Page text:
C is for Contests and Critiques
From the time I began reluctantly writing my first book, Amee’s Story, I felt like I had forgotten so much about writing and English lessons, I felt stuck. How could I ever get past the first few sentences, let alone the first chapter? I typed in words. I deleted them and began again. Then I connected with other Christian writers. I stepped outside my comfort zone of hiding the writing attempts and asked for critique on chapter one.
Putting your piece of writing in front of someone else and asking for a critique can make you feel vulnerable. What if they think nothing is any good? What if questions flitted through my mind. But what did I have to lose? Being stuck didn’t help. Gulping back my fears, I submitted this writing to the opinion of others. It helped me get unstuck.
Through the years, I have still felt inadequate too many times. There is always more to learn. I’ve also realized that it’s difficult, if not impossible, to see some of the common errors in my own writing that I can pick out in a piece written by someone else. We all see what we know should be in our own writing, whether extra words or missing ones.
I meet with other writers to encourage and be encouraged, to learn and to share knowledge I’ve gained. Yes, critique is still part of my writing journey. Recently, another writer and myself meet about once a month. We send each other about 4,000 words of writing. We spend time reading and critiquing each other’s work and then get together to review why we suggested the changes we did. We also make sure we let each other know the parts of the writing we enjoyed the most. It has been an exercise in learning and growing in the craft.
C is also for contests, another way of moving out of my comfort zone and receiving
feedback to help me improve my abilities. I entered Amee’s Story in the Word Guild contest the year after it was published. I wanted to receive the judge’s comments to see what worked and what could be improved as I moved forward with writing. It took a lot of courage to send the book away. Imagine my surprise to find out my book was a semi finalist in the Memoir category. Even though it did not win, I received excellent feedback from the judge which I referred back to as I wrote other pieces.
Since then I’ve entered other contests. A local writing group I belong to has two contests every year which are blind judged by a published author. At first I entered the prose and poetry because we needed to make sure we had at least five pieces in each one in order for the contest to proceed. Obligation to help coloured my reason for entering, especially poetry. But once again the judge’s comments proved so valuable, I began entering them for the purpose of receiving those helpful comments.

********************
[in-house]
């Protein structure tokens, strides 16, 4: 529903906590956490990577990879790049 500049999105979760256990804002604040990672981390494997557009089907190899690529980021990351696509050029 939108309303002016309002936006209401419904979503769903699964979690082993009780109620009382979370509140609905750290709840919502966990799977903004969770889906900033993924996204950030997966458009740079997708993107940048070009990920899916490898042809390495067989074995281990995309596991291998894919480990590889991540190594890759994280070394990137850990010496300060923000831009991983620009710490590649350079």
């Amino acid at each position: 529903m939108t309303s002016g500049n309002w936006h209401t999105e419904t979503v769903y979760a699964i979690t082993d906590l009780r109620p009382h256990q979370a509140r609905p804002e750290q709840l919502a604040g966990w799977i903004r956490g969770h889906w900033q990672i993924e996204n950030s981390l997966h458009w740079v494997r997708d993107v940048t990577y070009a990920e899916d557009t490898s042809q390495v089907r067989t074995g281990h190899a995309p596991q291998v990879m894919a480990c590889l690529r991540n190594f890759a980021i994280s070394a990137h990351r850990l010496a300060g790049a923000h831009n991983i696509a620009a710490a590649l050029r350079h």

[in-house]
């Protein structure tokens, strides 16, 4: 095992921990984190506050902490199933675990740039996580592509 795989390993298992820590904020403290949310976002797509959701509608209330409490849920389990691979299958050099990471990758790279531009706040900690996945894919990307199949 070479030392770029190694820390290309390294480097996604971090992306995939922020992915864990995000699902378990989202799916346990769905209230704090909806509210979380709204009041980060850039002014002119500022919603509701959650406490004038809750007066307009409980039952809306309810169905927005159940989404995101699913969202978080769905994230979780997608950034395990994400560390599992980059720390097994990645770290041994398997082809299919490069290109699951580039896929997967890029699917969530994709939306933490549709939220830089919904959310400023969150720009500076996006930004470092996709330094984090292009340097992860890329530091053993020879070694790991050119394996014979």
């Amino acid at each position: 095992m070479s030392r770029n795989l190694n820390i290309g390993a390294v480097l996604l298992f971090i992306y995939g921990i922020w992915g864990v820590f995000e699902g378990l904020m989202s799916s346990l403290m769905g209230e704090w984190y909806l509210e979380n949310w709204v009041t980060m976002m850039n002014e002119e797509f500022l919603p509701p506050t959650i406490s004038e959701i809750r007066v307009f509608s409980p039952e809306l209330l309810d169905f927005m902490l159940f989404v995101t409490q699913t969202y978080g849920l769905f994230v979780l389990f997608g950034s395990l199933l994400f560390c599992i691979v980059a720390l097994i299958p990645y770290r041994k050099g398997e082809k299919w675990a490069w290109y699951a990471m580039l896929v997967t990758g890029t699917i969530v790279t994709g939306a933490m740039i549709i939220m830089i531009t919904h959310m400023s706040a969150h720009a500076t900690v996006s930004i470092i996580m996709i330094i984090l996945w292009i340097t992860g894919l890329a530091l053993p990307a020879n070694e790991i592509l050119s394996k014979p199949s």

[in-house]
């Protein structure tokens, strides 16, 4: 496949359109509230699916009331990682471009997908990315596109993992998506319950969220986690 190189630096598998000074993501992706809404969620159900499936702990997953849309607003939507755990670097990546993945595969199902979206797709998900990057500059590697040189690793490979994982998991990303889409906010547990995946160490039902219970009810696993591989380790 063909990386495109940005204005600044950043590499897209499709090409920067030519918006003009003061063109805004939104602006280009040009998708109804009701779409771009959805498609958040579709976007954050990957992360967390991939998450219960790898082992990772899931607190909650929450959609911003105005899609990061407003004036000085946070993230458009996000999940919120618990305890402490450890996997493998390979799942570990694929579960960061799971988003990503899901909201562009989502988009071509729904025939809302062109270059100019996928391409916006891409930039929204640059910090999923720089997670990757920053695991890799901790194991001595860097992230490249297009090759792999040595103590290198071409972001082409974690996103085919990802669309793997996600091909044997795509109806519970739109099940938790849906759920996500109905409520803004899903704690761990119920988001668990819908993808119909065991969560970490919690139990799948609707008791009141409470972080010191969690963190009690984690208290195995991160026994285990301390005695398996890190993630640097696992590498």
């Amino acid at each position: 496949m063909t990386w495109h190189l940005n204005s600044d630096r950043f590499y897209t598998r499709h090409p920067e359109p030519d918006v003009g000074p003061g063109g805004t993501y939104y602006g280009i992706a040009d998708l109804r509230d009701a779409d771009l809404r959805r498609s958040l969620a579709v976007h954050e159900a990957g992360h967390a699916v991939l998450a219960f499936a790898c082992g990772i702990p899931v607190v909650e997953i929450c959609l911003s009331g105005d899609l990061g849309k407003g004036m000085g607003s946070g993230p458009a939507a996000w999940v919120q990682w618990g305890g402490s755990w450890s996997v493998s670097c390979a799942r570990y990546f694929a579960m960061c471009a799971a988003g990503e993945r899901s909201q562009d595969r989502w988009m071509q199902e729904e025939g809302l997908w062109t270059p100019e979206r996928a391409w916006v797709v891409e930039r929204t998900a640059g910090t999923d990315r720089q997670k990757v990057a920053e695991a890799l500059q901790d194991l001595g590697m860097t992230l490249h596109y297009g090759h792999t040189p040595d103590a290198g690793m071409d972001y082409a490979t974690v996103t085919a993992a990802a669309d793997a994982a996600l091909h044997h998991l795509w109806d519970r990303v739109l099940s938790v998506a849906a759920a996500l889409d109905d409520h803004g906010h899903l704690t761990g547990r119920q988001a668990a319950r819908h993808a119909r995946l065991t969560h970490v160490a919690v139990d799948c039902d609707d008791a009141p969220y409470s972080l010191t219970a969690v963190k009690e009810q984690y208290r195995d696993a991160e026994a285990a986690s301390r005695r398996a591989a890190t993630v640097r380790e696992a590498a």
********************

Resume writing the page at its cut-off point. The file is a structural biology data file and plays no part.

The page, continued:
Inscribe Christian Writers’ Fellowship provides us with opportunities to enter our writing into the fall contest each year in a number of categories. Blind judging allows unbiased comments. I haven’t entered every year. At first, I couldn’t make myself move out of that comfort zone and send my writing away to be judged. Then, I wanted to receive feedback from a judge to know how I could improve and what I did well. I entered the Devotional category because I felt most comfortable with that genre. Since then, I’ve branched out to try others. It’s a wonderful opportunity to learn and grow.
I enter a contest and wait in eager anticipation for the results. Yes, being in the top three is a goal each time but mostly I can’t wait to read the judge’s comments even on pieces that have made those top places.
Contests and critiques are opportunities to stretch us out of our comfort zones while offering advice on ways to improve my writing. It won’t be long before the Inscribe Fall Contest is open. We’ll discover the categories offered this year. Are we ready to write entries for the contest? After all C is for critiques, contests, and moving out of our comfort zone.Carol Harrison writes from her home in Saskatoon, SK. Fear still grips when she sends submissions for contests but she finds them valuable learning tools for this craft of writing.
Dear Carol, I couldn't agree more that entering contests and/or critique groups are wonderful ways to grow our craft.ReplyDelete
The following words of yours are especially worth highlighting.(Many writers' souls have been crushed by critiques that lacked positive words.):
"We also make sure we let each other know the parts of the writing we enjoyed the most."
Thank you for this encouraging post. I'm sure it will inspire others to be bolder about submitting their work.
What a great piece. All three "Cs" go together so well, too. I also believe that critique is essential and contests are a great way to get it. Both are related the moving out of our comfort zones, too. Thanks for this Carol. I enjoyed it and found myself nodding in agreement throughout!ReplyDelete
Thanks, Carol, for your personal experiences that encourage us to move out of our comfort zones to enter contests and get wise and affirming critiques. You are a model for us all.ReplyDelete
Thank you, Carol. Your insights and practical advice that has come from experience are priceless treasures.ReplyDelete
Hi Carol! I have people who have critiqued my work but your post has sparked something else in my brain. Your gentle post is enough motivation for me to consider submitting my writing to a contest. Blessings to you, my friend. .ReplyDelete